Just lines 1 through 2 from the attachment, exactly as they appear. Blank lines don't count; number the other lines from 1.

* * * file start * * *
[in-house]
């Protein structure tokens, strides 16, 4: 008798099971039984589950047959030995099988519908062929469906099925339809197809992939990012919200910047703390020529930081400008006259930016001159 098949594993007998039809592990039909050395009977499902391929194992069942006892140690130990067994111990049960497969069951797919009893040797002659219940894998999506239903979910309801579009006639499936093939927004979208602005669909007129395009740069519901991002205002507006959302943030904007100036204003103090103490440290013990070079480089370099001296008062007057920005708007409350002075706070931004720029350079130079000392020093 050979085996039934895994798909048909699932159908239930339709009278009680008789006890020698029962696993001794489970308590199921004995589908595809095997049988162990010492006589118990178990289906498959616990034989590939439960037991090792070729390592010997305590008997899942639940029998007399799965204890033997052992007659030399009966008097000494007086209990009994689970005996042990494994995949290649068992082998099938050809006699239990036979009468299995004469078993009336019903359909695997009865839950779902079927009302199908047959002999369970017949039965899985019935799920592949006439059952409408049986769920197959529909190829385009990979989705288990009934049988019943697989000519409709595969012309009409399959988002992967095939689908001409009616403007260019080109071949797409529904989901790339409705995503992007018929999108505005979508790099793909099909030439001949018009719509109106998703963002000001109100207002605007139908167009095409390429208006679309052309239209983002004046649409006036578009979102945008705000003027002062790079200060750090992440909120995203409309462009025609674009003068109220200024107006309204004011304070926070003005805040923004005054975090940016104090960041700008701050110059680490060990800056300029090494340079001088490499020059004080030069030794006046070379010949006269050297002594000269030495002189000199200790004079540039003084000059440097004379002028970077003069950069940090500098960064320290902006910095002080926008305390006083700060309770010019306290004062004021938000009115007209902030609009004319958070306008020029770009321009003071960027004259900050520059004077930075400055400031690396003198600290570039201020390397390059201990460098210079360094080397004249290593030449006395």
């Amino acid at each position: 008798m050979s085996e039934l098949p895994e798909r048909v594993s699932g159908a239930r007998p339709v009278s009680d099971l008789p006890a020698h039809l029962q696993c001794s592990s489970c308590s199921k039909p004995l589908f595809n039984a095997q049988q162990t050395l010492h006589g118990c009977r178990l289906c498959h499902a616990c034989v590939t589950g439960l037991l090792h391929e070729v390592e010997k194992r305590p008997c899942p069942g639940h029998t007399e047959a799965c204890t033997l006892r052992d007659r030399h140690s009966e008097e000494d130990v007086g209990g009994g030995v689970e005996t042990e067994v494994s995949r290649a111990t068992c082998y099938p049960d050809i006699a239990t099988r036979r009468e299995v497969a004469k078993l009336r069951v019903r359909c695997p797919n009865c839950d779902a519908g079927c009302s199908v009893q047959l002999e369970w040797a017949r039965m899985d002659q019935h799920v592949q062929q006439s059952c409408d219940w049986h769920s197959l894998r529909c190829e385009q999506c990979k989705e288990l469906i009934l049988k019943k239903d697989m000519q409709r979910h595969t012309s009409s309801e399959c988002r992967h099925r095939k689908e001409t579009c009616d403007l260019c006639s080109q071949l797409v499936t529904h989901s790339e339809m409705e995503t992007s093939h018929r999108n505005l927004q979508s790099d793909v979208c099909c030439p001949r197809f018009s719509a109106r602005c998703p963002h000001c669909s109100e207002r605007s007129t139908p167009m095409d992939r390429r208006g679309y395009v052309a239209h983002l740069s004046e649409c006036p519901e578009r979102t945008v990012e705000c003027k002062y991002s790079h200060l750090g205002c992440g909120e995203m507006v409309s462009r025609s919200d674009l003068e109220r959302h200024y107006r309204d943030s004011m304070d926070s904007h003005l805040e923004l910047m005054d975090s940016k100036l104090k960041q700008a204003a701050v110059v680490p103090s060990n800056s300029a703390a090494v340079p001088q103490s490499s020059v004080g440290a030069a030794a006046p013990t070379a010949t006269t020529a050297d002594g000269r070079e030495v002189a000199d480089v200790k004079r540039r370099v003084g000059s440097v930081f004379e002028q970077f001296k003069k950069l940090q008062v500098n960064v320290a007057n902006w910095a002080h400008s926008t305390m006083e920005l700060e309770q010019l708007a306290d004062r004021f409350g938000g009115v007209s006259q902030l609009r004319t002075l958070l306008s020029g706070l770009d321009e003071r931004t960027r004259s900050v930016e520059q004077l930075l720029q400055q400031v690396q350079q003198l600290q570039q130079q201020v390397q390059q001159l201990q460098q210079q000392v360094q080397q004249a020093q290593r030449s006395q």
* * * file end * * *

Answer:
[in-house]
């Protein structure tokens, strides 16, 4: 008798099971039984589950047959030995099988519908062929469906099925339809197809992939990012919200910047703390020529930081400008006259930016001159 098949594993007998039809592990039909050395009977499902391929194992069942006892140690130990067994111990049960497969069951797919009893040797002659219940894998999506239903979910309801579009006639499936093939927004979208602005669909007129395009740069519901991002205002507006959302943030904007100036204003103090103490440290013990070079480089370099001296008062007057920005708007409350002075706070931004720029350079130079000392020093 050979085996039934895994798909048909699932159908239930339709009278009680008789006890020698029962696993001794489970308590199921004995589908595809095997049988162990010492006589118990178990289906498959616990034989590939439960037991090792070729390592010997305590008997899942639940029998007399799965204890033997052992007659030399009966008097000494007086209990009994689970005996042990494994995949290649068992082998099938050809006699239990036979009468299995004469078993009336019903359909695997009865839950779902079927009302199908047959002999369970017949039965899985019935799920592949006439059952409408049986769920197959529909190829385009990979989705288990009934049988019943697989000519409709595969012309009409399959988002992967095939689908001409009616403007260019080109071949797409529904989901790339409705995503992007018929999108505005979508790099793909099909030439001949018009719509109106998703963002000001109100207002605007139908167009095409390429208006679309052309239209983002004046649409006036578009979102945008705000003027002062790079200060750090992440909120995203409309462009025609674009003068109220200024107006309204004011304070926070003005805040923004005054975090940016104090960041700008701050110059680490060990800056300029090494340079001088490499020059004080030069030794006046070379010949006269050297002594000269030495002189000199200790004079540039003084000059440097004379002028970077003069950069940090500098960064320290902006910095002080926008305390006083700060309770010019306290004062004021938000009115007209902030609009004319958070306008020029770009321009003071960027004259900050520059004077930075400055400031690396003198600290570039201020390397390059201990460098210079360094080397004249290593030449006395």